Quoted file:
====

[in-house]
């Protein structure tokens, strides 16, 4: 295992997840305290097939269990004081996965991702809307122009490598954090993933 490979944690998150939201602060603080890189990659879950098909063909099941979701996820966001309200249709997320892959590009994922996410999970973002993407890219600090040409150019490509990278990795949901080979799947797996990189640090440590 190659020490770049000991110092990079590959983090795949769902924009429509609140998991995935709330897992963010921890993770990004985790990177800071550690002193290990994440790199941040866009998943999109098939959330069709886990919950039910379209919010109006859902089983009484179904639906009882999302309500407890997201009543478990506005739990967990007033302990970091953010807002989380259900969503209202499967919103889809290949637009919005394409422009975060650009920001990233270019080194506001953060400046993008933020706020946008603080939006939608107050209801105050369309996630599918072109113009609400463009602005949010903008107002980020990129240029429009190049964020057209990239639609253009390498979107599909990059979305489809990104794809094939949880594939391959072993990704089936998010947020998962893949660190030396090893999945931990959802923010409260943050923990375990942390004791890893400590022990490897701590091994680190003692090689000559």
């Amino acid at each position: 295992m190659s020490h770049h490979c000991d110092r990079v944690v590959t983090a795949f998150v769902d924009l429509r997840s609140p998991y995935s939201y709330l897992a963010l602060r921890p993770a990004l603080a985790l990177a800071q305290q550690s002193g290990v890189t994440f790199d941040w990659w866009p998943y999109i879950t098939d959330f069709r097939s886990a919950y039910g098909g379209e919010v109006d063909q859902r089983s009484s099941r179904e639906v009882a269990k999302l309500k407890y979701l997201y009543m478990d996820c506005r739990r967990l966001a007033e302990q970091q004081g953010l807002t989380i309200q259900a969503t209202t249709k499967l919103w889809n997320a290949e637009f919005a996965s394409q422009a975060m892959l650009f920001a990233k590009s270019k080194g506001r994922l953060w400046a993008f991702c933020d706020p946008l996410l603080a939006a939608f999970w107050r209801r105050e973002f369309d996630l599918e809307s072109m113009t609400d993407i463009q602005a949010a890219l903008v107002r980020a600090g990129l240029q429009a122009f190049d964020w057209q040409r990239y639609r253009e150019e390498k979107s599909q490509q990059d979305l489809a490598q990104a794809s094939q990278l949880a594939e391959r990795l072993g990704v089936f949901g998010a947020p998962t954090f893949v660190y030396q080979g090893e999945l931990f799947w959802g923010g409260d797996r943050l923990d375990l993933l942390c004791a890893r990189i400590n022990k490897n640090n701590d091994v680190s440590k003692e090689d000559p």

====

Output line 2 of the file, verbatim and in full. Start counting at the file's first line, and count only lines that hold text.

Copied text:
């Protein structure tokens, strides 16, 4: 295992997840305290097939269990004081996965991702809307122009490598954090993933 490979944690998150939201602060603080890189990659879950098909063909099941979701996820966001309200249709997320892959590009994922996410999970973002993407890219600090040409150019490509990278990795949901080979799947797996990189640090440590 190659020490770049000991110092990079590959983090795949769902924009429509609140998991995935709330897992963010921890993770990004985790990177800071550690002193290990994440790199941040866009998943999109098939959330069709886990919950039910379209919010109006859902089983009484179904639906009882999302309500407890997201009543478990506005739990967990007033302990970091953010807002989380259900969503209202499967919103889809290949637009919005394409422009975060650009920001990233270019080194506001953060400046993008933020706020946008603080939006939608107050209801105050369309996630599918072109113009609400463009602005949010903008107002980020990129240029429009190049964020057209990239639609253009390498979107599909990059979305489809990104794809094939949880594939391959072993990704089936998010947020998962893949660190030396090893999945931990959802923010409260943050923990375990942390004791890893400590022990490897701590091994680190003692090689000559």